On my sister's bookshelf he had a formidable rival as a historical novelist in the shape of Edna Lyall. This writer who had a great vogue in the eighteen-eighties and -nineties was a gentle, idealistic spinster, infectiously addicted to unpopular causes. Under her influence I became in turn a Parliamentarian, a Leveller, an Irish Home Ruler, and (for three days only) an atheist. Edna Lyall herself was never other than a good Churchwoman, but she could not resist championing Bradlaugh, and I was so powerfully impressed by the discovery that such a thing as an atheist existed that I had no choice but to be one myself—a most miserable, frightened atheist, quite unlike any I have ever known or known of.
Her novels did me no good, and I am thinking now of their literary influence only. It was very strong, and coloured not only the tales I was writing at the time—for as a schoolgirl I had begun to write for my own private delectation—but my first published novel. I remember a reviewer commenting on the ease with which my hero fainted. This was sheer Edna Lyall, for her heroes fainted at the smallest shock, and though she nearly always chose a male protagonist, there would be nothing masculine about him except his name and his clothes. I learned a great deal of history from her but very little about human nature, which was the science of which then and for some years afterwards I stood most in need.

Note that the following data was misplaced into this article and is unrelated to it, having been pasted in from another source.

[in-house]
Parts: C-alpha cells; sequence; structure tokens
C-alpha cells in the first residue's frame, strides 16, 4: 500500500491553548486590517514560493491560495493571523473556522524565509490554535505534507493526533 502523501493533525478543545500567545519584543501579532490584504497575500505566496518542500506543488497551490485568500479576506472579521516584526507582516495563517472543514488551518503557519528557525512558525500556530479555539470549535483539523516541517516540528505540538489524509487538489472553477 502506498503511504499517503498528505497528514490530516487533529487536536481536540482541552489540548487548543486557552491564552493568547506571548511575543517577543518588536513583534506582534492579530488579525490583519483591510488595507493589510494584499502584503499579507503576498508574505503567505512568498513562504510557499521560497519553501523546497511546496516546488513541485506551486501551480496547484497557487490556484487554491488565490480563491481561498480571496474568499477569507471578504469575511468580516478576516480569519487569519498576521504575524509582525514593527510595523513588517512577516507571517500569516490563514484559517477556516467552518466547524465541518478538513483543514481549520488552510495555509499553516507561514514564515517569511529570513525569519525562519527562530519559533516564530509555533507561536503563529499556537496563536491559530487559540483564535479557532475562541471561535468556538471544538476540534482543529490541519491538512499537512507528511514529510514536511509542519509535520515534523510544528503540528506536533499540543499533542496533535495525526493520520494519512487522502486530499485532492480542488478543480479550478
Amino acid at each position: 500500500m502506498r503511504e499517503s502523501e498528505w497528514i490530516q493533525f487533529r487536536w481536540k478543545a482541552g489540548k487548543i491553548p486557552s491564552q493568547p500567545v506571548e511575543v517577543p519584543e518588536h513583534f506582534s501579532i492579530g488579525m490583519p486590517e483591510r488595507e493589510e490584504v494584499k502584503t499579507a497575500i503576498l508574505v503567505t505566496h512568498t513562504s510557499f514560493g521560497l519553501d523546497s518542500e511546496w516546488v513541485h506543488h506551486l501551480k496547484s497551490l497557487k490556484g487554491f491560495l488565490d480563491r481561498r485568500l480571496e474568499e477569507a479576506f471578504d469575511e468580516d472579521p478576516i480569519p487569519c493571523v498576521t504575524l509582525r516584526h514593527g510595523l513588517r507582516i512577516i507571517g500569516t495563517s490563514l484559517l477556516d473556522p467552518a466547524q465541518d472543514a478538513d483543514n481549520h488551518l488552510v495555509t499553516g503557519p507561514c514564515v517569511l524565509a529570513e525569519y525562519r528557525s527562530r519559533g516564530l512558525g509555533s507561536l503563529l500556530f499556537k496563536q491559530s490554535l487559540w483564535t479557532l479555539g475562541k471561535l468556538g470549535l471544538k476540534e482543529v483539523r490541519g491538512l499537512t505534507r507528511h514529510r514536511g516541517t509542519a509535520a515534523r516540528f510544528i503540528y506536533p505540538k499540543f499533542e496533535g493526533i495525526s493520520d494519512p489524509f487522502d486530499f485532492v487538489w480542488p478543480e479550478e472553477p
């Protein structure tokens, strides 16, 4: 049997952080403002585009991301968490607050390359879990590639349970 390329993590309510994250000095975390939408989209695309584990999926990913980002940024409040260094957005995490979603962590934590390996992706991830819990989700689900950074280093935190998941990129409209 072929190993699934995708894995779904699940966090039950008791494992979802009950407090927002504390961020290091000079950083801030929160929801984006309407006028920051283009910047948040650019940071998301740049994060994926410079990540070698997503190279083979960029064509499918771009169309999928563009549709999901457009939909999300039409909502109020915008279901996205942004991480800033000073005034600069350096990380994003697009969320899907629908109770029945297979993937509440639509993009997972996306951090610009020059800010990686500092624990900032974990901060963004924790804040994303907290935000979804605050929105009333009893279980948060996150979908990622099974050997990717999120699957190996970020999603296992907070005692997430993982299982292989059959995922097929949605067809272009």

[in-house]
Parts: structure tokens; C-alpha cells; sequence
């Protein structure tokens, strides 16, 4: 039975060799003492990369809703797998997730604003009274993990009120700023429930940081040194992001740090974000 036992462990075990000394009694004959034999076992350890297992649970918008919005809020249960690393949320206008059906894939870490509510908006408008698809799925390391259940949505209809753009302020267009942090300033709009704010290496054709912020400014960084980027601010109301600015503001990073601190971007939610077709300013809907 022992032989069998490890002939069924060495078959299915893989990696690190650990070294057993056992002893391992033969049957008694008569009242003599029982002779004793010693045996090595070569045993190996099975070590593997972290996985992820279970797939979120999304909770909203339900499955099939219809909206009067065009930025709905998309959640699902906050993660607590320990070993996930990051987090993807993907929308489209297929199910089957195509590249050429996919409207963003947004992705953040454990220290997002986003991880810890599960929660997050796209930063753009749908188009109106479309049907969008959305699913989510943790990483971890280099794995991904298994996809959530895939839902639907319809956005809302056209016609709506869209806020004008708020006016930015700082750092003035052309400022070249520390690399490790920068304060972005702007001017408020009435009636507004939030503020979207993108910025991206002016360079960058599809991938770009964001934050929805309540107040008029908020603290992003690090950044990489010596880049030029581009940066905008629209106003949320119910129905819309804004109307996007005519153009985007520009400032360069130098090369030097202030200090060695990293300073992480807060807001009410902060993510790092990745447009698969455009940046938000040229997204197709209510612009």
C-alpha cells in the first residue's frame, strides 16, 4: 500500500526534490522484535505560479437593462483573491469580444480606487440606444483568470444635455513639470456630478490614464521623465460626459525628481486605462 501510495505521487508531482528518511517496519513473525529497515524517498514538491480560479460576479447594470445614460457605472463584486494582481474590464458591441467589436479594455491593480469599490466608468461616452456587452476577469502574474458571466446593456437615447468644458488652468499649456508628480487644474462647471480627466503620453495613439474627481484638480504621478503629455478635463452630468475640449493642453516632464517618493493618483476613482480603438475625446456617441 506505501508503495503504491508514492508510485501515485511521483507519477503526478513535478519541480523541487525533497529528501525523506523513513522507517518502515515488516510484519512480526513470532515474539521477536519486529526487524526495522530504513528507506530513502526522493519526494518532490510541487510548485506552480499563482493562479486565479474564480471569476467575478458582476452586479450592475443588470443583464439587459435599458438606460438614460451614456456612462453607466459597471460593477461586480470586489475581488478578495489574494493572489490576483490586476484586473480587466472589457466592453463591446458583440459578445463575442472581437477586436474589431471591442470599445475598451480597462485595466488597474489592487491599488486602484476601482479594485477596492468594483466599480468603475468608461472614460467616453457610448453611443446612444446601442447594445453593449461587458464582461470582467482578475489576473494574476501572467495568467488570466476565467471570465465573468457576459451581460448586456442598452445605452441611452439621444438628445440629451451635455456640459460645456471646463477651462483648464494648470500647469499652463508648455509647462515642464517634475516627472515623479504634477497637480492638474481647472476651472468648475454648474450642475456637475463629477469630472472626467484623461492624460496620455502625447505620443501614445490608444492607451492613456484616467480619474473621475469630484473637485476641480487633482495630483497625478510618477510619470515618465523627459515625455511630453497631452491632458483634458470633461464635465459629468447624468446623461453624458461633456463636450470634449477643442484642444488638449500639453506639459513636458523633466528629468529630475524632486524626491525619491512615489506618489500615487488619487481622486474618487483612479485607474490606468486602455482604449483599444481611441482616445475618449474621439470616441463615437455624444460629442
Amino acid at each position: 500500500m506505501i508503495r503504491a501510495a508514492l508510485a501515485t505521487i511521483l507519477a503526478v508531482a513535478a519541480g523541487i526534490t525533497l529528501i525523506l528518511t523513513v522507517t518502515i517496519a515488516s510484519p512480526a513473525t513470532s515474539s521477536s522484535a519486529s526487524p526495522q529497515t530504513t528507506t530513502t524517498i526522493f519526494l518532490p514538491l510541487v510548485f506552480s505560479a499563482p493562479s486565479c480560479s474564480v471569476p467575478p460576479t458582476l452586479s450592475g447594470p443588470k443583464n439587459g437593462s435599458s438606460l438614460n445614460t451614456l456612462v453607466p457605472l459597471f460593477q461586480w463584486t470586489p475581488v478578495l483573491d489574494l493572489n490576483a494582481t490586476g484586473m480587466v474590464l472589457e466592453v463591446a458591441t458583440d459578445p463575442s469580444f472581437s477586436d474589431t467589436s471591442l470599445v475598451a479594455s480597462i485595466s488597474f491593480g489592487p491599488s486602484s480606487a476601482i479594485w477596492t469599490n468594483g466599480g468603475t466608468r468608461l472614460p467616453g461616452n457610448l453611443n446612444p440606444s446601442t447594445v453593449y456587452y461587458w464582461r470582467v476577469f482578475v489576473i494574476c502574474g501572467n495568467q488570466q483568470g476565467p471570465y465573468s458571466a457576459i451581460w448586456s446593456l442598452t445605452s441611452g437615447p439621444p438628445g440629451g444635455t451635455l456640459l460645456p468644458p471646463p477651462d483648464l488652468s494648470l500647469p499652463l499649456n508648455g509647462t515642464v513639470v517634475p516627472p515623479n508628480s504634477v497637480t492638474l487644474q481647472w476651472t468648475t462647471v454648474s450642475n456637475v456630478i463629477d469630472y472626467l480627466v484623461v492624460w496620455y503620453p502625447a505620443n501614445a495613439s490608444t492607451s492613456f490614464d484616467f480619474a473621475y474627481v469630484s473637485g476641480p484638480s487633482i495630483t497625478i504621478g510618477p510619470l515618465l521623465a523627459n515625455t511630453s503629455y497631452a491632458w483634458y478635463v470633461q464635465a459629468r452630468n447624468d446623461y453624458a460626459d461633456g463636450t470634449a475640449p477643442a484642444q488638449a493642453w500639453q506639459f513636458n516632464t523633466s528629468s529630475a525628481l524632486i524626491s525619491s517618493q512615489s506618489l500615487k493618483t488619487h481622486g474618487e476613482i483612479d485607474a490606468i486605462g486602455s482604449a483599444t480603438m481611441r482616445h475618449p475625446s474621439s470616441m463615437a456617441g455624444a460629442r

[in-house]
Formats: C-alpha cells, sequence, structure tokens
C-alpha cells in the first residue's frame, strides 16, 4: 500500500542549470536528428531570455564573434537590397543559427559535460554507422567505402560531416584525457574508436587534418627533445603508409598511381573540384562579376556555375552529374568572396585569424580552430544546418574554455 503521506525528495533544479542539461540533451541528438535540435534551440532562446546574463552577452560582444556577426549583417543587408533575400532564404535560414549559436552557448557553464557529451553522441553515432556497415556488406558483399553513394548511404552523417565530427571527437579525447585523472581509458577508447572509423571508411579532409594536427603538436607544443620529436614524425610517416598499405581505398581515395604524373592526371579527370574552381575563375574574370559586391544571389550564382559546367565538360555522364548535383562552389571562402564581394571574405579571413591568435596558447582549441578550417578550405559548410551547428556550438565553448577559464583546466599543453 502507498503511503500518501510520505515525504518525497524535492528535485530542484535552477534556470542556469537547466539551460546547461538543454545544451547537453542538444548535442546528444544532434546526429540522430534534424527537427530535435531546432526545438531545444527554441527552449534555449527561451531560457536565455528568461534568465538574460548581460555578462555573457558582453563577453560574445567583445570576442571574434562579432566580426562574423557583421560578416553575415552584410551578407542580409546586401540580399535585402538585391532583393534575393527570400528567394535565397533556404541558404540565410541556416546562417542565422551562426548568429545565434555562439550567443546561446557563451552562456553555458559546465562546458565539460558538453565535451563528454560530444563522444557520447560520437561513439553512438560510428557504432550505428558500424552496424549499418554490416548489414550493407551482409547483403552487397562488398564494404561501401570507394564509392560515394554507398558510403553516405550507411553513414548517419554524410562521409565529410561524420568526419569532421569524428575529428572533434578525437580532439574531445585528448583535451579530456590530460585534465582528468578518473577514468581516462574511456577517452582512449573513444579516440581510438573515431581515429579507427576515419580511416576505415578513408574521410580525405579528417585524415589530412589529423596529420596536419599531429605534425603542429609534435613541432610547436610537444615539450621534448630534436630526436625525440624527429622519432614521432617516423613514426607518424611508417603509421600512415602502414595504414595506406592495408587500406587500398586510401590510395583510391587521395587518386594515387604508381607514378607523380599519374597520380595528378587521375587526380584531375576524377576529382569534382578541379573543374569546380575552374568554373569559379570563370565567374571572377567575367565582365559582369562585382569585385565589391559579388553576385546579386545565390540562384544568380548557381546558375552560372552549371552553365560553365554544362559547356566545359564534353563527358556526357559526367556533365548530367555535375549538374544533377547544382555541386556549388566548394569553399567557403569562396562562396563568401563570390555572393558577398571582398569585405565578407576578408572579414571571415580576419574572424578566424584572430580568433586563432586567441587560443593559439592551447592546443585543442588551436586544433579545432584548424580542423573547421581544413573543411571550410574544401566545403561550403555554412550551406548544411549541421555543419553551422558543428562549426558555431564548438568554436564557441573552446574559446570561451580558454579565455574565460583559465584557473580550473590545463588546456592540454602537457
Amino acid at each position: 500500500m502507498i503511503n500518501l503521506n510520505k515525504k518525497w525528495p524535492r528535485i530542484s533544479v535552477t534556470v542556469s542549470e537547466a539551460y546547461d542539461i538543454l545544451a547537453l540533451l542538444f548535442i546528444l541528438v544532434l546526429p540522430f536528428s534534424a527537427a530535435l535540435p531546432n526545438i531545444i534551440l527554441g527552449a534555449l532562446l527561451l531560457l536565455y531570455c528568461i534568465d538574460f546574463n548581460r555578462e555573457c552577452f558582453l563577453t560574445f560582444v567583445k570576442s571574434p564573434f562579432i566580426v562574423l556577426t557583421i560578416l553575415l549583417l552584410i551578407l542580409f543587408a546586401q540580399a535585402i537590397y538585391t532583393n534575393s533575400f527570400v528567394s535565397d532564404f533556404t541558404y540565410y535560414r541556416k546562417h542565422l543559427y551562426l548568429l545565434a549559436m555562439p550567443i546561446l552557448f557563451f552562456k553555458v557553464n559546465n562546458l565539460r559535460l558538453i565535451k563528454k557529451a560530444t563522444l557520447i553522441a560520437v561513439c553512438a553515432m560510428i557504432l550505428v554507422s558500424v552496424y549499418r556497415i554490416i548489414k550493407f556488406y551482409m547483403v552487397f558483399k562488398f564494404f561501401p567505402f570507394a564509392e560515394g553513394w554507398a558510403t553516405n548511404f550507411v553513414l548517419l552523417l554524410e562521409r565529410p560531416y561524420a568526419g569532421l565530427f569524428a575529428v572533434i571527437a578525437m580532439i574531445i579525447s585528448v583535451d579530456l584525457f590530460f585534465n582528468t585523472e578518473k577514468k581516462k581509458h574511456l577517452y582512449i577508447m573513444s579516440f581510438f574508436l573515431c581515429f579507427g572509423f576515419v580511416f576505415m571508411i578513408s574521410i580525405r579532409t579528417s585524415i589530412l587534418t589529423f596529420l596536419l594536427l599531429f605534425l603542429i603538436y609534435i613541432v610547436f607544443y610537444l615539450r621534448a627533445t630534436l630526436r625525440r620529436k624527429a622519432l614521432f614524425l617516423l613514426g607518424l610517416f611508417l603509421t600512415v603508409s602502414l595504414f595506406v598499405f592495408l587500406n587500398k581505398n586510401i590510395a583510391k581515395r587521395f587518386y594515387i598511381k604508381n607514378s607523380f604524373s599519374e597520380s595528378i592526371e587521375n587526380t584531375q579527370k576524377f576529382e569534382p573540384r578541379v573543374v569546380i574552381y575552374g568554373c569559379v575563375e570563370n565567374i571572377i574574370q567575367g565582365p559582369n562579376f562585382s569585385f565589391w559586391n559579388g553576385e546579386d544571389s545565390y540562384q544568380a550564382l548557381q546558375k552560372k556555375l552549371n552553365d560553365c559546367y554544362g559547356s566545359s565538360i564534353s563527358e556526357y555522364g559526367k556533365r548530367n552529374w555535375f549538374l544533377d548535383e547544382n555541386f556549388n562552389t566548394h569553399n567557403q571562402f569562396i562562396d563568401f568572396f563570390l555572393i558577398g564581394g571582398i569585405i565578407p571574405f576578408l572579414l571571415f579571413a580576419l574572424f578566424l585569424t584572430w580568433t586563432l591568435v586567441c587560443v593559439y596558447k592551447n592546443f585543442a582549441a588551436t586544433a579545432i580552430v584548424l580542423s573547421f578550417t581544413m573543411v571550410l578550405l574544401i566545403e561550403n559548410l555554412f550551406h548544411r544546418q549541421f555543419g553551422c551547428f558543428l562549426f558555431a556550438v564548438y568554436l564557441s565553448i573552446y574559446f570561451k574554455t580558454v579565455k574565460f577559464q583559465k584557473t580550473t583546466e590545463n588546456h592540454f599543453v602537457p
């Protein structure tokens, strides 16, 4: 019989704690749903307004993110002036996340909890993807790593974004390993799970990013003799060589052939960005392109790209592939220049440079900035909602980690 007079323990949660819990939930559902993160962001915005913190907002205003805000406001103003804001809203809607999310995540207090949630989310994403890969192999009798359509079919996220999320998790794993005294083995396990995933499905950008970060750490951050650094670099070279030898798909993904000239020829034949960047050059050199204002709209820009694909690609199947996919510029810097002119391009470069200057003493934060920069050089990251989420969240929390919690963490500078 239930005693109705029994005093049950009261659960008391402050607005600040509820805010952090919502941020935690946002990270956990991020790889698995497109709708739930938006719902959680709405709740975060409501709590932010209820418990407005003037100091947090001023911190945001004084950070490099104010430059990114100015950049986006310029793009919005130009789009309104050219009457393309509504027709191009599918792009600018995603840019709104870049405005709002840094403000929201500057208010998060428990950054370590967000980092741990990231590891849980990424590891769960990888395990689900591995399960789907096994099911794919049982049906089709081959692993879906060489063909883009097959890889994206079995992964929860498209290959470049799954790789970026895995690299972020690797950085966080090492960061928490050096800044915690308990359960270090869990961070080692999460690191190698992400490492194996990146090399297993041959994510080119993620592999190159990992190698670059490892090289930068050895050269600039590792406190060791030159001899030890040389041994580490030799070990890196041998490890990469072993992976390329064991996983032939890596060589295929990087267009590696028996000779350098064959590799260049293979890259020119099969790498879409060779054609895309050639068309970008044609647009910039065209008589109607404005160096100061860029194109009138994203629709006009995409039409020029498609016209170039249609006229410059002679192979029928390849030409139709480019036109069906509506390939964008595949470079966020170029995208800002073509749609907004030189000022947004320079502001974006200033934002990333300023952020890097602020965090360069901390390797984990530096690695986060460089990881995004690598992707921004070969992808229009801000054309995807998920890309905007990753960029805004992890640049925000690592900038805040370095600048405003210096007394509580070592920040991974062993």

But as a historian she could compete with Sir Walter—certainly in the matter of making dry bones live. I know enough history now to realize that she did not actually transport me into the periods she described—Tales of a Grandfather came doubtless nearer the truth—but she made of the past a sort of happy dream in which unhappy things took place, though always romantically. In those days I would gladly have gone back with her to the England of the Civil War, or to Charles the Second's Court, even with Newgate in the background. The past was painted in colours I failed to see in the present. She certainly was not good for me.
I think she was the only contemporary author I read at this time. Apart from her I had no interest in a book that was not at least fifty years old. Those I could not find in the house or were not given me as Christmas and birthday presents—for I now preferred books as presents to anything else—I bought with my pocket-money. This was now a shilling a week and it was wonderful in those days what a shilling could buy in the way of books. Indeed I do not think they can ever have been cheaper at any time before or since.